The real advantage of diesel over steam was that steam locomotives are incredible maintenance-intensive. Here's daily maintenance. That's what had to be done every day, by a whole crew. That's just daily. Here's 120,000 mile maintenance, done about once a year for a road locomotive. This isn't an oil change; this is a full teardown, boiler replacement, and rebuild.

Electric cars don't have that big an edge over IC engines at this point.

Comment: Should we say hello? (Score 1) 217

by Animats (#46782353) Attached to: Kepler-186f: Most 'Earth-Like' Alien World Discovered

We could send radio signals that far, with the big dish at Arecibo. If they have intelligence, and radio, we can communicate with a 1000-year round trip time. Maybe we should transmit some of the proposed canned messages to other civilizations every month or so.

If there is other intelligent life out there, it looks like they're a very long way away. Too far to talk to round trip, even at light speed. None of the known extra-solar planets within a few light years look promising.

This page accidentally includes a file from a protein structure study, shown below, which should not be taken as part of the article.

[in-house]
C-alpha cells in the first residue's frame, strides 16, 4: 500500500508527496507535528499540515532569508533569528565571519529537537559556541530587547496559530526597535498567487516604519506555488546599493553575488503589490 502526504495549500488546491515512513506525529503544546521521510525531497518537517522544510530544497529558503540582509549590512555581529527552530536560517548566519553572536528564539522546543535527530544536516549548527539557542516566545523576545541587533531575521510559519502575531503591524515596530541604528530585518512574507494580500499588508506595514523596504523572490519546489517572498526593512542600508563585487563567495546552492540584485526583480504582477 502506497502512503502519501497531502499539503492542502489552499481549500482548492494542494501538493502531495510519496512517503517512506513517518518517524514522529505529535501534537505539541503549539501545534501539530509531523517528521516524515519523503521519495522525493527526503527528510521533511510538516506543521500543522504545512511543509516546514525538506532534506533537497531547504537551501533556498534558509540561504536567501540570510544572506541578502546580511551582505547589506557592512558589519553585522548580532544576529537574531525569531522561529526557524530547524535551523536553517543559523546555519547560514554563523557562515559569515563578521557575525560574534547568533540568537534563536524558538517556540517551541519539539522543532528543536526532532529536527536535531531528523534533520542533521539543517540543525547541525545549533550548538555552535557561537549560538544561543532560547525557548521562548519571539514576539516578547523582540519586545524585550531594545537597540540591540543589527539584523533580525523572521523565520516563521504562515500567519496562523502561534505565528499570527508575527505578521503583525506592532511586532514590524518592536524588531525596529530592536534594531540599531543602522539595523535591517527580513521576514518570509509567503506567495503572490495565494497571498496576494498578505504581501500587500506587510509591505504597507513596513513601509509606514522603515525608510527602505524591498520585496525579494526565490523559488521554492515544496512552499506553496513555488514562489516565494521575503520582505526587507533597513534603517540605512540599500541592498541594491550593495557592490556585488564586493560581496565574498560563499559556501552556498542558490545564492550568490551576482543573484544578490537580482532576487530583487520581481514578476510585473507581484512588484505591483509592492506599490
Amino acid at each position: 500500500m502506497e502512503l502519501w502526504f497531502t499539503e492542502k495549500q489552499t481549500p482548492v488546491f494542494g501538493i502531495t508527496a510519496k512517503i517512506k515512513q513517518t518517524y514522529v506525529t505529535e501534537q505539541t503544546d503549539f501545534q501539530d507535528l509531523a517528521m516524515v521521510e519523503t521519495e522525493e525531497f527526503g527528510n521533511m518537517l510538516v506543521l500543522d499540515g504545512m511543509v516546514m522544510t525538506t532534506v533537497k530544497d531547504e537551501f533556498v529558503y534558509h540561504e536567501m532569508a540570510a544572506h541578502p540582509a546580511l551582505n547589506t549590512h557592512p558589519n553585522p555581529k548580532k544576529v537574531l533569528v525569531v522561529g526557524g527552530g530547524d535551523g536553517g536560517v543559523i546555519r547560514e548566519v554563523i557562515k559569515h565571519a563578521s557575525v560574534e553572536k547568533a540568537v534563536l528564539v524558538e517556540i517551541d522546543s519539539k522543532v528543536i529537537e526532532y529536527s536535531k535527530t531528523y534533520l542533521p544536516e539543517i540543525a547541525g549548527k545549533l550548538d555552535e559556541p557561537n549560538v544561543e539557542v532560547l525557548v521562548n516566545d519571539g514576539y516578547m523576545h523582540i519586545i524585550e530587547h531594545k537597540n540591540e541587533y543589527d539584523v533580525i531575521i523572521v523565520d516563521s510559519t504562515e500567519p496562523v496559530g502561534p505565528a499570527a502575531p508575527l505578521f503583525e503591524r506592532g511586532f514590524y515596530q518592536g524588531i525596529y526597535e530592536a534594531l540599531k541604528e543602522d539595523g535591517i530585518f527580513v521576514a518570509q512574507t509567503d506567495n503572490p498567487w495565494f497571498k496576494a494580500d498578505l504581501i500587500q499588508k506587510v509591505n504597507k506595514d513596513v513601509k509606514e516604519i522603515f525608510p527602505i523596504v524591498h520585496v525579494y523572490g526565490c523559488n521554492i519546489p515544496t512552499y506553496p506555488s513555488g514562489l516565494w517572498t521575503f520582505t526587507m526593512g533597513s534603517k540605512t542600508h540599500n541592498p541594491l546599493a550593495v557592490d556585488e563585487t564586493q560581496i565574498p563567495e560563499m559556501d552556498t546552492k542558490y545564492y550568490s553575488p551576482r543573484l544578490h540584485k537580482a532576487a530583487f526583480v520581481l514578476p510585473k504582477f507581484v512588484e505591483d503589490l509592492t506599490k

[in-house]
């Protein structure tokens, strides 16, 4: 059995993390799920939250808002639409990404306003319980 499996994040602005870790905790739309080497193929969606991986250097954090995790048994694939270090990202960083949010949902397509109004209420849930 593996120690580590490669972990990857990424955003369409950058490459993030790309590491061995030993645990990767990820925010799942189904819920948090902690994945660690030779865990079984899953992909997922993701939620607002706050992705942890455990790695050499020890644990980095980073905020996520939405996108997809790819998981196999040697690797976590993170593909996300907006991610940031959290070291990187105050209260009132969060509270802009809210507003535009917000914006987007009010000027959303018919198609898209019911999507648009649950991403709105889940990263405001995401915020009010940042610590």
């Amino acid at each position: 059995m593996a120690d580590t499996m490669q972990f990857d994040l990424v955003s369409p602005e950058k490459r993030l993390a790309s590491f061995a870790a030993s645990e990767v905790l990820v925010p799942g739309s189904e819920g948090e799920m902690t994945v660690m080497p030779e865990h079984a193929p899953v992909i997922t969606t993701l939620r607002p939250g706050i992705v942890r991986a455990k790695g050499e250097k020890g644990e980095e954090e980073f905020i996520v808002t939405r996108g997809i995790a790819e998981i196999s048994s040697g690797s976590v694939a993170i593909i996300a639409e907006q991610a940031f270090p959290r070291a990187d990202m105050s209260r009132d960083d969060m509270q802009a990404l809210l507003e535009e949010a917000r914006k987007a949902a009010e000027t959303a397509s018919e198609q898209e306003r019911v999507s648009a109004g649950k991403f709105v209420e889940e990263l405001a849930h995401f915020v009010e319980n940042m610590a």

Comment: Re:Festo has been doing this for years. (Score 1) 36

by Animats (#46781831) Attached to: The Squishy Future of Robotics

Right. Traditional pneumatics is rather dumb - most of the time it's on/off, with air cylinders pushed up against hard limit stops. Positional control of pneumatic cylinders works fine, but it takes proportional valves, feedback sensors, and a fast control system. Until recently, industrial systems tended not to get that fancy.

I was interested in using pneumatics for running robots back in the 1990s, but the available proportional valves back then were big and expensive. One useful model of muscles is two opposed springs, and a double-ended pneumatic cylinder can do just that. You can change both position and stiffness, separately. You can simulate a spring, and recover energy. Someone did that at CWRU a decade ago, but the mechanics were clunky. Festo does that elegantly with their new kangaroo. Very nice mechanical engineering.